So the problem of funding the pension requirements for the future has not gone away; it's actually got bigger. The government's capacity to fund that problem has not gone away; in fact, it's become even more challenging. If you know all of this, does it not strike you as somewhat reckless—wilfully reckless, militantly stupid—to say, 'We are going to wreck the system which has been put in place to protect against that fiscal problem, that big problem, in the future'? That's exactly what this mob on the other side are trying to do—undermine the universality of superannuation, encouraging people to drain their superannuation accounts, creating a greater burden on them and a greater burden on the future.

I ask those opposite to think very carefully about this—very carefully indeed. You might think there is some short-term populist political gain to be made, but you are gambling with people's future, you are gambling with their ability to pay for their retirement and you are gambling with our children's ability to fund our retirement. It may sound like a populist thing to do now, but you are wrecking a system which has delivered so much for this country.

When the Treasurer stood up this week and said, 'I want superannuation funds to be able to invest in infrastructure for the long term,' it would not have been unreasonable for the fund trustees to turn back to the Treasurer and say, 'We are very happy to do that, but how about you give us some policy for the long term?' If they do not know what the government intends to do on crucial policy settings, such as the legislated superannuation guarantee levies or their ability to invest money for the long term for the benefit of the country and fund members, how on earth are they going to be able to make the sorts of investments in infrastructure, in startups, in innovation, ensuring that we're able to have more companies start up and more companies listing on the Australian Stock Exchange, building the pool of capital within this country? Quite simply, the answer is that they won't. If some of these geese on the other side say, 'We should be treating superannuation just like any other bank account,' you can do that—it is possible to do that—but, instead of getting the eight to 10 per cent that superannuation has been able to deliver on average, per year, for fund members over the last decade, you'll be getting a little more like the bank account interest rates, and you'll struggle to get two per cent, let alone eight per cent. I see the member for Mackellar in the chamber. I wasn't reflecting on him—I think he's a decent bloke; I quite enjoy my interlocutions with him—but, my God, some of his ideas will be a peril to this country.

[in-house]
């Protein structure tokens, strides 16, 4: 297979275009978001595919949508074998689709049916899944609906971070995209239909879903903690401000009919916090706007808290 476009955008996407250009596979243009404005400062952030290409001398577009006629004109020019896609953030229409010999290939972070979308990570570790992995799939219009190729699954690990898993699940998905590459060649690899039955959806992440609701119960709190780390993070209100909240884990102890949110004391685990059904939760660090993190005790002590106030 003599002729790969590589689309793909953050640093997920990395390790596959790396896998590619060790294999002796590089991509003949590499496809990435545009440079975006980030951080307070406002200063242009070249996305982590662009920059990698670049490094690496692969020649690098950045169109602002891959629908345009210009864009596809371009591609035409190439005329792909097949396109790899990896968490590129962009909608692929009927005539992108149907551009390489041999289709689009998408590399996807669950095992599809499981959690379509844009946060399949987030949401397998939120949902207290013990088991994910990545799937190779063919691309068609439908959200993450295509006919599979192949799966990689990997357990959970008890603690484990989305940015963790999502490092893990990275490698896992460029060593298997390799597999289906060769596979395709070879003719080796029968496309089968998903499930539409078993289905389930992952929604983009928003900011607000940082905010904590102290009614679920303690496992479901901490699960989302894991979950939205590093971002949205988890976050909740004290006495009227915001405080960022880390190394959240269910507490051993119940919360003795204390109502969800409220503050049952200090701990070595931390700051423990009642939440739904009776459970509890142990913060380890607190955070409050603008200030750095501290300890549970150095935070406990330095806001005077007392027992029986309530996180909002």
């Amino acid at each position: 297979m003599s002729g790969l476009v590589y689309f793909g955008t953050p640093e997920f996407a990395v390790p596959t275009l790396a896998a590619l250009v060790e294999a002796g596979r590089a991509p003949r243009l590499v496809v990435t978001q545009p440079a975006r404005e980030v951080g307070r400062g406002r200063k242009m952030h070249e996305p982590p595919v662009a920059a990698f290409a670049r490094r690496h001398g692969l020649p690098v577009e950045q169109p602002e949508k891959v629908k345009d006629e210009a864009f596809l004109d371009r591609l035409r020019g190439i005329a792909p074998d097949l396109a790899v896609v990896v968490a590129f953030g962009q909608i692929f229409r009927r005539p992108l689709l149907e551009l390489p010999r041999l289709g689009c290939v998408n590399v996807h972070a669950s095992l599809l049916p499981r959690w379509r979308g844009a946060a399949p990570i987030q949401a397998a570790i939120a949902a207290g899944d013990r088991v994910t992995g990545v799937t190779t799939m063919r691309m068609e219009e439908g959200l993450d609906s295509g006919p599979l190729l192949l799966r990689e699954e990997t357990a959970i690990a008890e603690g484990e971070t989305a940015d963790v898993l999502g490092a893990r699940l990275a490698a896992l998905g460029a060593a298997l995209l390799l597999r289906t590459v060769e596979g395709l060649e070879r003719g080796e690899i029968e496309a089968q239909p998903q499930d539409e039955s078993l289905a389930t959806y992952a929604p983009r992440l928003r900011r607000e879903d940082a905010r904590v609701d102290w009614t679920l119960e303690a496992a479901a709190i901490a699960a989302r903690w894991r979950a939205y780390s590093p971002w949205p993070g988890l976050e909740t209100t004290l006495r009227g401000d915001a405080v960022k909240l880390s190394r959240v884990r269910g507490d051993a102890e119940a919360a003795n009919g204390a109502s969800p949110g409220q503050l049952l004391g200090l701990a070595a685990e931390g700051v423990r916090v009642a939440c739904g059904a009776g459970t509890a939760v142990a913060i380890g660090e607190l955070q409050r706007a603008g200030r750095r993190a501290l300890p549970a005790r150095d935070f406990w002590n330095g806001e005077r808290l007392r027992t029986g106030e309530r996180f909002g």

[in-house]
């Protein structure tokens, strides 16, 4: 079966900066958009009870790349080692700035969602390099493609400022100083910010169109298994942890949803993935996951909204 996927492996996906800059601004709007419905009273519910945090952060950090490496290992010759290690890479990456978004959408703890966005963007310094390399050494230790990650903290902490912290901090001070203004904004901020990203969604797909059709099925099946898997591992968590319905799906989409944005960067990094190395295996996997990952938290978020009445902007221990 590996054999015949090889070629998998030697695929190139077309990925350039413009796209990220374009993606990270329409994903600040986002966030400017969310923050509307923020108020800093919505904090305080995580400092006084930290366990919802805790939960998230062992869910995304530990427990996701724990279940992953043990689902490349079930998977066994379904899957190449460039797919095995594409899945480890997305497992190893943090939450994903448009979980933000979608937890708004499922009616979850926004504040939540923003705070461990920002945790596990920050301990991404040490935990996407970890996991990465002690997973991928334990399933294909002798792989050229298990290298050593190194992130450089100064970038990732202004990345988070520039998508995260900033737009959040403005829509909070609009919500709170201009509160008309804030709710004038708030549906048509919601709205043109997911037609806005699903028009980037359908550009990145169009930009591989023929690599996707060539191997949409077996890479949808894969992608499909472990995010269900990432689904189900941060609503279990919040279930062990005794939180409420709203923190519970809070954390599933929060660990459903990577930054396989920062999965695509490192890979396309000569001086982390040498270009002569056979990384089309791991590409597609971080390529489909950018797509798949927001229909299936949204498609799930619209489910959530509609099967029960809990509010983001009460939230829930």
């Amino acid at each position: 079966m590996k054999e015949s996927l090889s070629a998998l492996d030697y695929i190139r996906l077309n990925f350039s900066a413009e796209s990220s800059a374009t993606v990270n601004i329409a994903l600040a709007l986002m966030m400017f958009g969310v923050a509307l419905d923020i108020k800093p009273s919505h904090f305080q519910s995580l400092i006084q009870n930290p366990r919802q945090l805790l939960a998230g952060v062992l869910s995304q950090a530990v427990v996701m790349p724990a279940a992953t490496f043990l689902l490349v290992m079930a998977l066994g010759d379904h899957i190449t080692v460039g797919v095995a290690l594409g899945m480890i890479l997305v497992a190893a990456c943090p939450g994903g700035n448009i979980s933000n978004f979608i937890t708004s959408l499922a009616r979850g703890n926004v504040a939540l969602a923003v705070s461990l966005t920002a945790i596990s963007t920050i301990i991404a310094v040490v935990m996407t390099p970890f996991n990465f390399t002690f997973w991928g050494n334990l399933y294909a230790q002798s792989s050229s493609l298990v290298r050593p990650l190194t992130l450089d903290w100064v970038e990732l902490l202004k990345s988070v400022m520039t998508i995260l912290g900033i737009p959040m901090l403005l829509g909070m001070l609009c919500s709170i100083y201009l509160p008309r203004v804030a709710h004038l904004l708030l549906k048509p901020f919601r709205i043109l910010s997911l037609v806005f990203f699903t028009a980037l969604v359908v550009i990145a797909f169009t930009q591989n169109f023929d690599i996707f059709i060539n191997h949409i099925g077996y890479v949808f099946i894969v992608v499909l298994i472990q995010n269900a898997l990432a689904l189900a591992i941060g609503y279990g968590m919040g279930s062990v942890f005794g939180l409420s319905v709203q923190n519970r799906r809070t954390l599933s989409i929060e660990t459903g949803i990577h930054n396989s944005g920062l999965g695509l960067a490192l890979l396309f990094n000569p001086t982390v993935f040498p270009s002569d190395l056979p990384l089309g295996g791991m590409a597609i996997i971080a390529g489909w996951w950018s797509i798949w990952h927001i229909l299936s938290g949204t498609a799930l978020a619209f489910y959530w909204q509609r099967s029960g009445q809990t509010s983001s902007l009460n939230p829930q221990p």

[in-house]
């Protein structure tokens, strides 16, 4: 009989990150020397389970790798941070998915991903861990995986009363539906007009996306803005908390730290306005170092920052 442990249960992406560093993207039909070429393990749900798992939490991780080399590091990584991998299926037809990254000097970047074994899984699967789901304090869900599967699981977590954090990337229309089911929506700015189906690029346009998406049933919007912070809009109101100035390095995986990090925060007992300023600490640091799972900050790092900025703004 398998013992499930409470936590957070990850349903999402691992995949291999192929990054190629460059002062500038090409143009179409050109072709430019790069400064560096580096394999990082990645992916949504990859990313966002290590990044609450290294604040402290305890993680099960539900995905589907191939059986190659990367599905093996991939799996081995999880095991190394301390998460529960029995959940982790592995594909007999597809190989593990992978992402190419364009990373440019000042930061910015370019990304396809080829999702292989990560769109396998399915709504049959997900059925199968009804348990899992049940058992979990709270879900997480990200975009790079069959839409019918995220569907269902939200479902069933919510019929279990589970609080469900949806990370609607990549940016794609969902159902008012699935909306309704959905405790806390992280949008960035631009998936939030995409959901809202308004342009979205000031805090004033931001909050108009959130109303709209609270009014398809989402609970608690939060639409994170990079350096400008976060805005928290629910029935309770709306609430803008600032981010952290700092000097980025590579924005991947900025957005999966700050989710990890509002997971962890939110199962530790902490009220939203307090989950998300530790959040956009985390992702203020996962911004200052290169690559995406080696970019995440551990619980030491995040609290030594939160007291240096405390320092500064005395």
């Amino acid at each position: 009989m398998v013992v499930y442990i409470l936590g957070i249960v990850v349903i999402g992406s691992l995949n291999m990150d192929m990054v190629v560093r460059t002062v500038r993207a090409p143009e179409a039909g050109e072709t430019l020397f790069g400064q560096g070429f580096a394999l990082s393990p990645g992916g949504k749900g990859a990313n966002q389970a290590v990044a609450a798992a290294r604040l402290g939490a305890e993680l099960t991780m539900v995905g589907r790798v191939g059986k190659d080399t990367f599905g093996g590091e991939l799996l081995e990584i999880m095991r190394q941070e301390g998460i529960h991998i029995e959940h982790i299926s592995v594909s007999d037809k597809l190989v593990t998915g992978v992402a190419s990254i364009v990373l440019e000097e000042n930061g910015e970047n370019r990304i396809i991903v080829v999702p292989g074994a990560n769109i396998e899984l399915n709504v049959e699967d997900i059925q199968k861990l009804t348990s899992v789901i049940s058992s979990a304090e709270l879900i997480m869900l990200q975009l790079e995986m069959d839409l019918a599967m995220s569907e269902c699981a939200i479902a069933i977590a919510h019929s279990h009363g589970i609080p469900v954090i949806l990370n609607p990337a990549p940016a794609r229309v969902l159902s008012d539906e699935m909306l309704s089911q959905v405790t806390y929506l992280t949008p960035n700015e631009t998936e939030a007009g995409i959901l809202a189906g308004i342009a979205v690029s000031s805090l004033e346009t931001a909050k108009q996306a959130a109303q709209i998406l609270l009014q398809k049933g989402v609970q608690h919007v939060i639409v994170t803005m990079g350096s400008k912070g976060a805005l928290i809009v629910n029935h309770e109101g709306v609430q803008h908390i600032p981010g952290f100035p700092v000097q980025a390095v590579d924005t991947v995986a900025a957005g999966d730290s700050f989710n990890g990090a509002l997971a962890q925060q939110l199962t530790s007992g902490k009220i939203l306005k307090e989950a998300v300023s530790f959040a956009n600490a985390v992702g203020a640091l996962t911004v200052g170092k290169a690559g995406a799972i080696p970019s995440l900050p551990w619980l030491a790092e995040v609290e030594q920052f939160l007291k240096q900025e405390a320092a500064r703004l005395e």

If we want to have superannuation funds do what the Treasurer is encouraging them to do, we need stable and certain policy settings. That used to be a mantra of this government. We used to almost grow tired of them standing up in question time and asking themselves questions about stable and certain policy. Well, here's an area that requires stable and certain policy, the area of superannuation—long-term investments for the long-term good.

I encourage all members on the other side, in their contributions on this bill and other bills that are scheduled to come before the House later this week, to speak in favour of my second reading amendment and say: 'The member for Whitlam is onto something here. If we're going to get our superannuation funds to invest for the long term, we've got to give them stable and certain policy so they can invest in the national interest for the long term.' We know what the alternative policy is: higher taxes, lower pensions, lower growth and fewer jobs. That, quite literally, is what the geese on the other side are proposing: higher taxes, lower pensions, fewer jobs, lower growth and a more impoverished future. The choice is ours. It's in our hands. Let's do the right thing by our kids and by our country. I move:

That all words after "That" be omitted with a view to substituting the following words:

"whilst not declining to give the bill a second reading, the House notes:

(1) the Government has failed to provide adequate policy certainty in the superannuation sector; and

(2) smaller credit unions and customer-owned banks have borne a disproportionate burden in funding the Australian Prudential Regulation Authority due to the Government's failure to update funding formulas in a timely manner".

The DEPUTY SPEAKER ( Mr Wallace ): Is the amendment seconded?

Ms Swanson: I second the amendment and reserve my right to speak.

The DEPUTY SPEAKER: The original question was that this bill be now read a second time. To this the honourable member for Whitlam has moved as an amendment that all words after 'That' be omitted with a view to substituting other words. If it suits the House, I will state the question in the form 'That the words proposed to be omitted stand part of the question'.